Romans 3:23
This is a simple recognition of what I was talking about in the space above. We want to do it our way and we are always working at self-reformation. It does not work, and every one of us is wrong—not just wrong by such things as losing our temper, but wrong in the basis of our very nature.

B. But God commendeth his love toward us, in that, while we were yet sinners, Christ died for us. Romans 5:8
God loves us and has made a way of escape, if we will but believe the good news. What better news for the soul than to realize that Christ died for you, loving you, and making a way for you to come to him.

C. For the wages of sin is death, but the gift of God is eternal life through Jesus Christ our Lord.
Romans 6:23
The wages of sin (doing wrong) is death, which results only in condemnation from God.
The gift of God is eternal life, which comes because of commendation from God. I say commendation because from henceforth when God looks at you, he will no longer see your sin but rather see his Son who died for that sin.

D. That if thou shalt confess with thy mouth the Lord Jesus, and shalt believe in thine heart that God hath raised him from the dead, thou shalt be saved.
Romans 10:9
Believing God sent his Son to die for you because he loves you is the only thing God desires from you. He wants none of our works, no matter how fine we might believe them to be. He only wants us to confess or agree with God that Jesus, raised from the dead, is your only hope of salvation.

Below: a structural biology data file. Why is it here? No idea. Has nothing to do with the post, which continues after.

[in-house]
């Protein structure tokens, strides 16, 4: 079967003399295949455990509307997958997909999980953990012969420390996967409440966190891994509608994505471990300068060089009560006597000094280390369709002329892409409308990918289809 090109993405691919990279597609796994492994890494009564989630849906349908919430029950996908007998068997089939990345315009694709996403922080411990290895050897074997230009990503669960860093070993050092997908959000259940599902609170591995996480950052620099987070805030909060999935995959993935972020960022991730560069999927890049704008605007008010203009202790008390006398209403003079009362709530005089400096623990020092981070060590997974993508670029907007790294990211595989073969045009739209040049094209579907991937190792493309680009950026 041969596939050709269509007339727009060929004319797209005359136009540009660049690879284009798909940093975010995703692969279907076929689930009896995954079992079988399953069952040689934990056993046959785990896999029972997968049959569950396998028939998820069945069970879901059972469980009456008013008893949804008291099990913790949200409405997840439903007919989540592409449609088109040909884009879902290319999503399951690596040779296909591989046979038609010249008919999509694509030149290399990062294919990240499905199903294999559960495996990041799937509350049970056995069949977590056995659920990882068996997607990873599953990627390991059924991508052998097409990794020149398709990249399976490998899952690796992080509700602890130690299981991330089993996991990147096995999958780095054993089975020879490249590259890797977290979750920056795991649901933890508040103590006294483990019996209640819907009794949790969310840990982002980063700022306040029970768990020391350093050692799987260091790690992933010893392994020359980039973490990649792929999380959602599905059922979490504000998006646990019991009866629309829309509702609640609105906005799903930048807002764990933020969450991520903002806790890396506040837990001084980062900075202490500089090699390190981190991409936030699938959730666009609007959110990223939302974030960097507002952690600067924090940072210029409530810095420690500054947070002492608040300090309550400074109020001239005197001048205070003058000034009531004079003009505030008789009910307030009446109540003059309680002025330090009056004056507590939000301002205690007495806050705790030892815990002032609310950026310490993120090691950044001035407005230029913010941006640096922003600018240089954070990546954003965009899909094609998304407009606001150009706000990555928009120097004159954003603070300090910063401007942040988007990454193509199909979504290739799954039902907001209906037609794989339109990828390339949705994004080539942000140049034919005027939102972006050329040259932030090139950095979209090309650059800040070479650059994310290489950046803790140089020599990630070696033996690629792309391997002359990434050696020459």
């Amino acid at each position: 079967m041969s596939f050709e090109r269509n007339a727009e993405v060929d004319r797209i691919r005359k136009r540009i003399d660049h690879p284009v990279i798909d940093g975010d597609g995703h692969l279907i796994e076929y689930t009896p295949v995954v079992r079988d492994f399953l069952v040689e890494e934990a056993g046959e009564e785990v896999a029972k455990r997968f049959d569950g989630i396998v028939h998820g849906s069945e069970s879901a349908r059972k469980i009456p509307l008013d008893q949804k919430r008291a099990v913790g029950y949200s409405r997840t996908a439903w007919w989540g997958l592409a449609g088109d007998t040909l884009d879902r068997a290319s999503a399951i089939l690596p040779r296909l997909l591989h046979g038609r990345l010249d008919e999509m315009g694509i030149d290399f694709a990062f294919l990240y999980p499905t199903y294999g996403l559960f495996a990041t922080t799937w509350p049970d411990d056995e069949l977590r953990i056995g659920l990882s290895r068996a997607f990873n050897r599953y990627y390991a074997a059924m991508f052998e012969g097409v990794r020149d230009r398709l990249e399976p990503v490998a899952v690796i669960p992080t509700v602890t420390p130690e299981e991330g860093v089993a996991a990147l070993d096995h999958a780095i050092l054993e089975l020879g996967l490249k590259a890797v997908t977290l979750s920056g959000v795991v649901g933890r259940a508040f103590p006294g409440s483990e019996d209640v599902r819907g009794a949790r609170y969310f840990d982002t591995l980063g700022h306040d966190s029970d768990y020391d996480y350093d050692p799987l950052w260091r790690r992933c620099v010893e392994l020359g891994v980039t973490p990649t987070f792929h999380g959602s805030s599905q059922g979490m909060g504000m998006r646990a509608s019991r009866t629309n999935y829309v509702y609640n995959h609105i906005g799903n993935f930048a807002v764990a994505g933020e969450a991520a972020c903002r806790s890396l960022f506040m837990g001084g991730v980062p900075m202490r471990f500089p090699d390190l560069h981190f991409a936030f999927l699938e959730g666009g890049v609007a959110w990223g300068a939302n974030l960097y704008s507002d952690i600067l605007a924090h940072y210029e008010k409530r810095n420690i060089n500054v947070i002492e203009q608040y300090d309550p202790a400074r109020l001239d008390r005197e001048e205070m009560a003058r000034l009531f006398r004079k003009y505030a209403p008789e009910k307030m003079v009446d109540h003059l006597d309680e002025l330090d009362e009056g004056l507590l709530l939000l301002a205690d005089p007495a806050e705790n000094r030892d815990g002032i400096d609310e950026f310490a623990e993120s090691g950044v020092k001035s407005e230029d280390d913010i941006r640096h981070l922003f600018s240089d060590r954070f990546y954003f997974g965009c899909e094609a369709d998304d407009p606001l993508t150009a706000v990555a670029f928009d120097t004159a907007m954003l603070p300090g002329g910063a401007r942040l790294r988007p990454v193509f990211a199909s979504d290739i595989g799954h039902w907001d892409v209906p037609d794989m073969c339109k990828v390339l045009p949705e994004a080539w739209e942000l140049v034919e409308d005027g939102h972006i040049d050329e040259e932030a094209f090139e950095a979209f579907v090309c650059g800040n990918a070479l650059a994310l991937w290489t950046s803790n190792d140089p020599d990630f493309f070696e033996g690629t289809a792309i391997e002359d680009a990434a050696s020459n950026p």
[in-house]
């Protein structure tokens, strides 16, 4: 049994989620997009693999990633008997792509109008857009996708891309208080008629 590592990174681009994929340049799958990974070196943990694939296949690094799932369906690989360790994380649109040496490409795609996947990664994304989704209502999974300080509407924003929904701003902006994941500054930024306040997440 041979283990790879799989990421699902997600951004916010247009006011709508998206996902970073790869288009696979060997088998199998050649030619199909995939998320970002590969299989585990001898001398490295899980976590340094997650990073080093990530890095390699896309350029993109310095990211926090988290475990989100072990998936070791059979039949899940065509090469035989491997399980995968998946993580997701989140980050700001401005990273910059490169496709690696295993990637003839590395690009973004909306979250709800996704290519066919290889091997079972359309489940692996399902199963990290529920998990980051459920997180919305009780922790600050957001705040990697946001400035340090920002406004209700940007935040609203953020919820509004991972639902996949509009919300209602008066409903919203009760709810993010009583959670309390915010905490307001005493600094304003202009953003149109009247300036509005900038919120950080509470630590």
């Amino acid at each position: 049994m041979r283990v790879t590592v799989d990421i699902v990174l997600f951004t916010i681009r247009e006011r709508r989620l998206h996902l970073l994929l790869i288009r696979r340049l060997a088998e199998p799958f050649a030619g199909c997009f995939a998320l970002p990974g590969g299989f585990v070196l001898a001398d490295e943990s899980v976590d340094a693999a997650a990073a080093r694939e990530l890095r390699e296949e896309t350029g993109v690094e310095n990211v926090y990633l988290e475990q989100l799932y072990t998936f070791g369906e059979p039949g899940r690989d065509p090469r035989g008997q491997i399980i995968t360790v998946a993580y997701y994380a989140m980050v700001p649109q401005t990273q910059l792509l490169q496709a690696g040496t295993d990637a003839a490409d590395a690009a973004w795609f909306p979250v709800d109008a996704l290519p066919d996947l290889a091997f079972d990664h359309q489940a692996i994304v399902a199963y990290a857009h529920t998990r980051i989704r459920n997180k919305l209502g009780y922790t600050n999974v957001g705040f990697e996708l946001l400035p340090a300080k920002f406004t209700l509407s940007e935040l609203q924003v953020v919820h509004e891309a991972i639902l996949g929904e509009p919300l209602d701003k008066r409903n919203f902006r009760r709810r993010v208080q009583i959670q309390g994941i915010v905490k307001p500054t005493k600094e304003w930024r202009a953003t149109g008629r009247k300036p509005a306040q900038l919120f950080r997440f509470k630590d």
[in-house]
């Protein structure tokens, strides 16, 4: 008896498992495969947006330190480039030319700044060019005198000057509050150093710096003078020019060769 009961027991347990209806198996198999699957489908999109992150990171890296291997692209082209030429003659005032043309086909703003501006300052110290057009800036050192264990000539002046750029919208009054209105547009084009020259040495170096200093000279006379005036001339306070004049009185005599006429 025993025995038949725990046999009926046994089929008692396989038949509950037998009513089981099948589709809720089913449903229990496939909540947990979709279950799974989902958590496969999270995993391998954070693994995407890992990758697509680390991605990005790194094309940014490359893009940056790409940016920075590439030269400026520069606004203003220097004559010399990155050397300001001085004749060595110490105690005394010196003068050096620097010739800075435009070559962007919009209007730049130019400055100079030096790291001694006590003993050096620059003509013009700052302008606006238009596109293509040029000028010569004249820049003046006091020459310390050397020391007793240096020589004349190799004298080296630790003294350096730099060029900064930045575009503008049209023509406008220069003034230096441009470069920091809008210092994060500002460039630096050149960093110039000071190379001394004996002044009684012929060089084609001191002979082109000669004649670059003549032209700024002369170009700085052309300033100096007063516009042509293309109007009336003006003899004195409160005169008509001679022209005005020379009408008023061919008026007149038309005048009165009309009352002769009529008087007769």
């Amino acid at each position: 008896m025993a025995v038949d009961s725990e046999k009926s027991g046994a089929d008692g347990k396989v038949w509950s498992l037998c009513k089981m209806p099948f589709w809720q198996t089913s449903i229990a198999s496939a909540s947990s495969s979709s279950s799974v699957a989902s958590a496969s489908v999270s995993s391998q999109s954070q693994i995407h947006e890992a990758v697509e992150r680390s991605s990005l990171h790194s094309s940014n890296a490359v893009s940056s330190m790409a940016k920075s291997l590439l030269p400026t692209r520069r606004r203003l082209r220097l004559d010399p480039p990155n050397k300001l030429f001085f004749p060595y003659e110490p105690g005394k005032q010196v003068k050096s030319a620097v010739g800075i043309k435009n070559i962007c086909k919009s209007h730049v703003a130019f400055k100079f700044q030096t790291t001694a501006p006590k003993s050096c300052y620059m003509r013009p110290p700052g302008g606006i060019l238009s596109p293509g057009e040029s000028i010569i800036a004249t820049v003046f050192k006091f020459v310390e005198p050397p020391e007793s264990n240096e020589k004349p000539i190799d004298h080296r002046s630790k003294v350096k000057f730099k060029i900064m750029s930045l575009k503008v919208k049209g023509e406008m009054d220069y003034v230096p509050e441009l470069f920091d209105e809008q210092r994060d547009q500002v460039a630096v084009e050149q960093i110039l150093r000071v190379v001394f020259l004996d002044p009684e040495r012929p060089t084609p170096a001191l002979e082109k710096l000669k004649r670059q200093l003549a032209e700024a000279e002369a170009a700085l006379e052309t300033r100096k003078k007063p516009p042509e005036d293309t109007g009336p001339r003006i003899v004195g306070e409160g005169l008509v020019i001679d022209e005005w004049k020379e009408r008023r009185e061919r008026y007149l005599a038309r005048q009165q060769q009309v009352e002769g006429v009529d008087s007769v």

When you do these things, heaven begins a work in your heart involving a multitude of actions, all on God’s part, that takes place miraculously. If you have done it sincerely, coming to God as you are, the Bible tells us that all of heaven rejoices over your finding life. By doing these things, you have become a new creature, a born-again person. Essentially, then salvation is nothing about you except your believing (or acceptance), and everything about the work of God.

2. The four mentions in the Lord’s Prayer for unity of believers:
And now I am no more in the world, but these are in the world, and I come to thee. Holy Father, keep through thine own name those whom thou hast given me, that they may be one, as we are.
John 17:11

Neither pray I for these alone, but for them also which shall believe on me through their word;
That they all may be one; as thou, Father, art in me, and I in thee, that they also may be one in us: that the world may believe that thou hast sent me.
And the glory which thou gavest me I have given them; that they may be one, even as we are one:
I in them, and thou in me, that they may be made perfect in one; and that the world may know that thou hast sent me, and hast loved them, as thou hast loved me
John 17:20-23

3. Revelation 19:8, And to her was granted that she should be arrayed in fine linen, clean and white: for the fine linen is the righteousness of saints.